They began considering broadband funding even before Biden’s announcement Wednesday of the broader infrastructure plan.
Some see another problem: Without sufficient data, federal funds may end up building networks in places that already have broadband suppliers.
Mississippi Sen. Roger Wicker, the top Republican on the Commerce panel, said updated maps are needed before more federal money is spent.
“The president’s broadband proposal opens the door for duplication and overbuilding,” he said in an email.
Cable providers worry public money will fund competitors.
“Too often Congress fails to erect guardrails to ensure public money is spent on communities that lack broadband,” Michael Powell, president of the Internet & Television Association, said in a blog post.
“The result is all too predictable; money finds its way to more lucrative, already served markets, shortchanging unserved areas.”
The FCC has relied on industry-reported data for its maps. Companies that provide fixed broadband service – service delivered to a residence over a line, rather than wirelessly – report which of the 11 million census blocks they serve.
If even one house is served, the entire block is considered to have broadband. Areas are considered served if companies say they could provide service within seven to 10 days.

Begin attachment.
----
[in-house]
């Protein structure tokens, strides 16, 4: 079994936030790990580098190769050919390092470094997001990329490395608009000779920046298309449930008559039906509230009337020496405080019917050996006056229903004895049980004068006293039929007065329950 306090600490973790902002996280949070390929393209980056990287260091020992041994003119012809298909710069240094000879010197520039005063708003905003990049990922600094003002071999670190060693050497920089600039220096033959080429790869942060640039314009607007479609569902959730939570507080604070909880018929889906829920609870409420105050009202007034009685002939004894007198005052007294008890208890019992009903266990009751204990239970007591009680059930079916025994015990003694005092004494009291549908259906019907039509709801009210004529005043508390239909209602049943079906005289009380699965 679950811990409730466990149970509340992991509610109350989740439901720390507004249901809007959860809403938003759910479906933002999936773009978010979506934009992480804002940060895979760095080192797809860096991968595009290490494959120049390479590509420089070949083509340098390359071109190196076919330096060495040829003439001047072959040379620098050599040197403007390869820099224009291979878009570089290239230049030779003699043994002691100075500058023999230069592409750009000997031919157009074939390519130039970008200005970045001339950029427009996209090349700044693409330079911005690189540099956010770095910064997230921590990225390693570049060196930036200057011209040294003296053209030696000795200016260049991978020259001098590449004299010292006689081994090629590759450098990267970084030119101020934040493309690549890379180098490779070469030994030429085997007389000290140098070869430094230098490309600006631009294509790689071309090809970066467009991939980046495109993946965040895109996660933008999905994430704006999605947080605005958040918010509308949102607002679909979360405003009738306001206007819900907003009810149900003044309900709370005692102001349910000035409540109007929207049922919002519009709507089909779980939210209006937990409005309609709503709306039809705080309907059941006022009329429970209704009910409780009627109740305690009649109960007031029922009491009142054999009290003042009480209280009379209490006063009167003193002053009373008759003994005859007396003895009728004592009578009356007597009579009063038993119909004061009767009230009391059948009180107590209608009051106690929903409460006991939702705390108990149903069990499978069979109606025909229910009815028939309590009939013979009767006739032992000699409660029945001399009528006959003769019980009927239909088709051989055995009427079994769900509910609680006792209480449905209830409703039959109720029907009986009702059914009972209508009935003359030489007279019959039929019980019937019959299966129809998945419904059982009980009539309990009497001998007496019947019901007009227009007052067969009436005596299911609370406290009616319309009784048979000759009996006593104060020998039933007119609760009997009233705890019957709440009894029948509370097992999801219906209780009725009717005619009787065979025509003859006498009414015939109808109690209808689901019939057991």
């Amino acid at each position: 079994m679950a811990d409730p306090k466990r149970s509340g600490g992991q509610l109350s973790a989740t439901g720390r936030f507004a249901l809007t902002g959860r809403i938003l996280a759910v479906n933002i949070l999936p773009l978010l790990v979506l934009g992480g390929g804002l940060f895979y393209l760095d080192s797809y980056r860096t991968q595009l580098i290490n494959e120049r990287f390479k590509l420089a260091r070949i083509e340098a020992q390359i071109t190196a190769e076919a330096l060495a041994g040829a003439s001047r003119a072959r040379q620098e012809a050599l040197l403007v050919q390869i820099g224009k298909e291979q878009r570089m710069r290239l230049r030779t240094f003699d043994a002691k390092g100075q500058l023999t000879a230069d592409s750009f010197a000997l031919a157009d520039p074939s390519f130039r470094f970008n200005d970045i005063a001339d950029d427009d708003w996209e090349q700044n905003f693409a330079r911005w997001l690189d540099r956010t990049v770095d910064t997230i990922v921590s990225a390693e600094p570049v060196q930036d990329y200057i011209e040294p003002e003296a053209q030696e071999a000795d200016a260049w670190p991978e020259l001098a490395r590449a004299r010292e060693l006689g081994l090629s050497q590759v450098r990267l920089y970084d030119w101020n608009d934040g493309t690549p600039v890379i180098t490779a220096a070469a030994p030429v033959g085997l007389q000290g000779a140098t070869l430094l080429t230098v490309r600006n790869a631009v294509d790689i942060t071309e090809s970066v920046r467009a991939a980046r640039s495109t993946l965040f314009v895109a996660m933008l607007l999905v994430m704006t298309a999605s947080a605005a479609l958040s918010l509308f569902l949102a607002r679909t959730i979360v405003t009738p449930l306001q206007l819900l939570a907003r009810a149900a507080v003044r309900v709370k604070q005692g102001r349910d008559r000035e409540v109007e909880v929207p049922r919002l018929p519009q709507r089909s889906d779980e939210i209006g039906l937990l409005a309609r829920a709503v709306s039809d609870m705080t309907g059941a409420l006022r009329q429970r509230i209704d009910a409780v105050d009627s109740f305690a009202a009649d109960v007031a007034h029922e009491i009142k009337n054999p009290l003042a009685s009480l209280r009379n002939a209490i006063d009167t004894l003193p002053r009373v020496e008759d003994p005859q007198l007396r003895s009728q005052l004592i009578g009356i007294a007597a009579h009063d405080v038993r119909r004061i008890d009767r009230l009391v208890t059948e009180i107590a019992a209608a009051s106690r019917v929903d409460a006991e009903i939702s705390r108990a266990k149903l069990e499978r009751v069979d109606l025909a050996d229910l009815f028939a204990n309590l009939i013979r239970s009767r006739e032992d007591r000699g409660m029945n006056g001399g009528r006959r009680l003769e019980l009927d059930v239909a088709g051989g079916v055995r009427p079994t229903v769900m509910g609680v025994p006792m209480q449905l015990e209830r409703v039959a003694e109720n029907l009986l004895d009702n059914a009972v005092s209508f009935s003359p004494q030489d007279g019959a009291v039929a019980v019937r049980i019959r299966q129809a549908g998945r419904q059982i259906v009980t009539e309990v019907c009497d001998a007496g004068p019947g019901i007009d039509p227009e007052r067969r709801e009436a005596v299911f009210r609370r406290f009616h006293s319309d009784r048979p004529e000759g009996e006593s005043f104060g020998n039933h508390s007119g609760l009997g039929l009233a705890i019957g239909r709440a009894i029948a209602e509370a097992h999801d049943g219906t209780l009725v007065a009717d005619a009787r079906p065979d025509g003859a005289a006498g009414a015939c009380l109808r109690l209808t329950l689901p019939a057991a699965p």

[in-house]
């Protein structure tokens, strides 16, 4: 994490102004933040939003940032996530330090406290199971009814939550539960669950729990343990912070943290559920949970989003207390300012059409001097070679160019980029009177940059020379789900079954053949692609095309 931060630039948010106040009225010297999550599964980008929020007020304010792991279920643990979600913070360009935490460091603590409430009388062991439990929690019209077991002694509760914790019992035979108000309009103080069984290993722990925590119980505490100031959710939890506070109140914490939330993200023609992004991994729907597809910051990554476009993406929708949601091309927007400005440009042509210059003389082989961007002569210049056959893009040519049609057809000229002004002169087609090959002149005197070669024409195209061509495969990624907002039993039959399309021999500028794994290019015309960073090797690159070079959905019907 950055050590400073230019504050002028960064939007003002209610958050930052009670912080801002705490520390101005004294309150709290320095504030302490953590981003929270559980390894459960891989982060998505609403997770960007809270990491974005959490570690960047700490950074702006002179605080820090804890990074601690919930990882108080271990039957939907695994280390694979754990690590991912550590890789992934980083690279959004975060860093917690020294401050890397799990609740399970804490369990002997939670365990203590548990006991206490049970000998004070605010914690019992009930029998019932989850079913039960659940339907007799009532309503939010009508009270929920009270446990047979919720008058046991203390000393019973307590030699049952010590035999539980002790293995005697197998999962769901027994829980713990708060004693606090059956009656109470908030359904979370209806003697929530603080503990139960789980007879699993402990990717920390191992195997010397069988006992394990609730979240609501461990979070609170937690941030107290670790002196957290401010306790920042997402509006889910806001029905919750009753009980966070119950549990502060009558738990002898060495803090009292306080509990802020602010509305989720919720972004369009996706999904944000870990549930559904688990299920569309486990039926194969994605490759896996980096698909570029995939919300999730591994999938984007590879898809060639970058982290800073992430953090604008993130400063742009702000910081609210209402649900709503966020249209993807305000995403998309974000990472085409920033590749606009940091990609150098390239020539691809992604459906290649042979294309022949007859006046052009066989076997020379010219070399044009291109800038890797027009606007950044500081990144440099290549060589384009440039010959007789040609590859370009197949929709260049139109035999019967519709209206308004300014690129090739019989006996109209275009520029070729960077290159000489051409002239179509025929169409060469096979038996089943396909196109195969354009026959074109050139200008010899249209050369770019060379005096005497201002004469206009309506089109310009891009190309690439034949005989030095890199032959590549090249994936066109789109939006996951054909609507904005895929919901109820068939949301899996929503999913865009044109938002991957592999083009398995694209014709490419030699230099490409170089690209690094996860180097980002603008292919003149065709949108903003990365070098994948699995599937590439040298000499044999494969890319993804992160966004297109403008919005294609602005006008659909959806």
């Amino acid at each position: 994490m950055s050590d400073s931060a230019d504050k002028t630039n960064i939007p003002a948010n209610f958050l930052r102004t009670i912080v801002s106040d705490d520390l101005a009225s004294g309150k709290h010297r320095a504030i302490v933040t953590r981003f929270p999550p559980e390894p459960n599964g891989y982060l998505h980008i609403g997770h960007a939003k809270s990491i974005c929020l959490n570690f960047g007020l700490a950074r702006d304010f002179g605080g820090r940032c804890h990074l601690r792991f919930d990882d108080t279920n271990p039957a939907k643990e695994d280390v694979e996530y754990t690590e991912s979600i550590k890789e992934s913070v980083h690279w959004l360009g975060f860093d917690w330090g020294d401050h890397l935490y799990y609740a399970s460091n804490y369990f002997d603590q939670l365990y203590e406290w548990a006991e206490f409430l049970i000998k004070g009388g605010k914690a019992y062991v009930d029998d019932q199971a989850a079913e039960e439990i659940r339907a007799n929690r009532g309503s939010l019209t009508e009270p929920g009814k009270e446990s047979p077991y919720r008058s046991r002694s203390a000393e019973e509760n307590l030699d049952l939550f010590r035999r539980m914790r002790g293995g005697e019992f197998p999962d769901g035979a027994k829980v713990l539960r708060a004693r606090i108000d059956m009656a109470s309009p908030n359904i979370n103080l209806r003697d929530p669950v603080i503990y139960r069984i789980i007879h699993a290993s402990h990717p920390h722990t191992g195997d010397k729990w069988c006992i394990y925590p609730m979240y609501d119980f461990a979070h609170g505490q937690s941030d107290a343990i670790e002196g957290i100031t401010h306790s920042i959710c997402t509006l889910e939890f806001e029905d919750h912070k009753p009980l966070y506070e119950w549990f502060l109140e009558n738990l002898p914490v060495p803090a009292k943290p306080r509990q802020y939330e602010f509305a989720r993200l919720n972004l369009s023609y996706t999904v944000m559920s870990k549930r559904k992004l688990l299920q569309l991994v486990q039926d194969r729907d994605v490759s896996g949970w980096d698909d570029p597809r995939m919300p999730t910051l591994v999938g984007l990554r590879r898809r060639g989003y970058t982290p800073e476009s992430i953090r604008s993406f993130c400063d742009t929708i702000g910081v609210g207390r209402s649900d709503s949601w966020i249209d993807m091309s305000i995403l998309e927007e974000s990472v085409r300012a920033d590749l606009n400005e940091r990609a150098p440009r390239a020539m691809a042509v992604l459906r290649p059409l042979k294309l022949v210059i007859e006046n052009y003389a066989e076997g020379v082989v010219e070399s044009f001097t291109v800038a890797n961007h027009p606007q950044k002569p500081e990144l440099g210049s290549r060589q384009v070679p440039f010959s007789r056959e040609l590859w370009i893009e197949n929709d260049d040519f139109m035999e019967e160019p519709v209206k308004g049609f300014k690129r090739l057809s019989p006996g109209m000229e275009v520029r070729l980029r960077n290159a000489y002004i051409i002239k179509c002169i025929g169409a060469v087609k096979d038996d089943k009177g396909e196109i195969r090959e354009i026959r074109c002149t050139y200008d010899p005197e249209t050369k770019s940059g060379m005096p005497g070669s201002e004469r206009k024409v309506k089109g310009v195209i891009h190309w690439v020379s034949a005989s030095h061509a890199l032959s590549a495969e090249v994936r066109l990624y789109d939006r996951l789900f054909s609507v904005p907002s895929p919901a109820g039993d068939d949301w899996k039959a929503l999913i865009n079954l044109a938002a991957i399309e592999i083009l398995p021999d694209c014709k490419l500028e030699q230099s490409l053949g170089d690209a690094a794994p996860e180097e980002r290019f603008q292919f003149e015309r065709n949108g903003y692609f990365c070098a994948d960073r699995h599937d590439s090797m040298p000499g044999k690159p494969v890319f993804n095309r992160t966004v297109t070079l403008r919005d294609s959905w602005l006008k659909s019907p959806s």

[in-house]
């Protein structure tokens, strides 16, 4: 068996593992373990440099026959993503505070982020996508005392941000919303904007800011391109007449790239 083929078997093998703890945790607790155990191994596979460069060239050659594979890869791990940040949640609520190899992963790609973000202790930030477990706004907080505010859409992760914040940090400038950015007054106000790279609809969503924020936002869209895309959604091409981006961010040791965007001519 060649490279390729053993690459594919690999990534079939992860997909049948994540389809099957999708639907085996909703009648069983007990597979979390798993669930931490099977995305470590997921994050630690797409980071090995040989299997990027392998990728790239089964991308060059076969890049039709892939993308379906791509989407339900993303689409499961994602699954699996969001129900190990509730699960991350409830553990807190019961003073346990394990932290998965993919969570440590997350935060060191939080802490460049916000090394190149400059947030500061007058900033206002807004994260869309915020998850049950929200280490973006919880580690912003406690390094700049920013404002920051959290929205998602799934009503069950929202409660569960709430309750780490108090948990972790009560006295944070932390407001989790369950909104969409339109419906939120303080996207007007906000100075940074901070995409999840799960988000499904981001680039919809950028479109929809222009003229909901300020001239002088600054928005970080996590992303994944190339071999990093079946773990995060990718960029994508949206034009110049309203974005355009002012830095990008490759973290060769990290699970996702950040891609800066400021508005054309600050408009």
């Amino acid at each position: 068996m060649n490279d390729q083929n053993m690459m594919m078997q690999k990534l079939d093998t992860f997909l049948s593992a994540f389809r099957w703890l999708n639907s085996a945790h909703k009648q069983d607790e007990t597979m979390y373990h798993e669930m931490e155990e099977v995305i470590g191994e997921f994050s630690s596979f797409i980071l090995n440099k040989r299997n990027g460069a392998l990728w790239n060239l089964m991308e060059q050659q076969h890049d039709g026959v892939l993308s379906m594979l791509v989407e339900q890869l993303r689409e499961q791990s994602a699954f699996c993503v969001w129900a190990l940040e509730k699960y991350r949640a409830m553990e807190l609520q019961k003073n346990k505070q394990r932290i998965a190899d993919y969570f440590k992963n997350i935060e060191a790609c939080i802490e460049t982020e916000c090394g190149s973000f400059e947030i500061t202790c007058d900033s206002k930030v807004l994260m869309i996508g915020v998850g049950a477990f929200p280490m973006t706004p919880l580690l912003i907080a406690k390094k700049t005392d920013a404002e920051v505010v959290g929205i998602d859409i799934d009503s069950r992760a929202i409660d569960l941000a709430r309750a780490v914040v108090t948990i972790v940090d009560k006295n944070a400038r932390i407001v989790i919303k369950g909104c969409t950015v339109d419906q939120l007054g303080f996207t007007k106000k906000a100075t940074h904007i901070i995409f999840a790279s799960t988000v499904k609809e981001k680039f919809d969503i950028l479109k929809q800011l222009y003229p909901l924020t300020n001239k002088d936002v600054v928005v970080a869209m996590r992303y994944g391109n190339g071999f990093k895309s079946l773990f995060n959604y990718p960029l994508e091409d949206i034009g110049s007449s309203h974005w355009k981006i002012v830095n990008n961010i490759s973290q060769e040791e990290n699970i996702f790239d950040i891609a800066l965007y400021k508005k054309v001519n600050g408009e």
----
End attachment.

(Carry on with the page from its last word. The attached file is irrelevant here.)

“This analysis likely overstates the coverage experienced by some consumers,” the FCC said in releasing its most recent annual report assessing the extent of broadband deployment.
The FCC “has grossly overestimated the number of connected Americans because of faulty data gathering,” Christopher Ali, an associate professor in media studies at the University of Virginia, told lawmakers.
“We don’t know the exact number of un- and underconnected rural Americans.”
Only 63% of rural Americans report having a broadband connection, according to a 2019 study by the Pew Research Center, Ali said.
Their plight is a backhanded testament to more than a decade of U.S. federal intervention. From 2009 to 2017, the U.S. spent more than $47 billion on broadband subsidies, according to the Government Accountability Office.
Subsidy programs have continued apace since then. In addition, Congress in COVID relief measures and other bills has directed more than $22 billion to broadband consumer subsidies and infrastructure, according to a summary prepared by New Street Research.
The FCC in 2017 calculated it would cost $80 billion to connect all U.S. households with fast fiber connections. The amount needed now is probably more, Ali said.
The spending boost proposed by Biden “will do some incredible good if it’s spent wisely,” Ali said. “It may indeed be what we need to ensure everyone in the country has access to ‘future proof’ broadband networks.”
In rural Madison County, about 90 miles southwest of Washington, D.C., most of the 13,000 residents make do with spotty cell service or balky satellite-delivered internet, said Jackson, the farmer and county official.
Apart from about 200 people who live close to the main north-south highway, internet connectivity “is exceedingly poor with very, very limited options,” Jackson said. “We’re just left out here trying to figure out what to do.”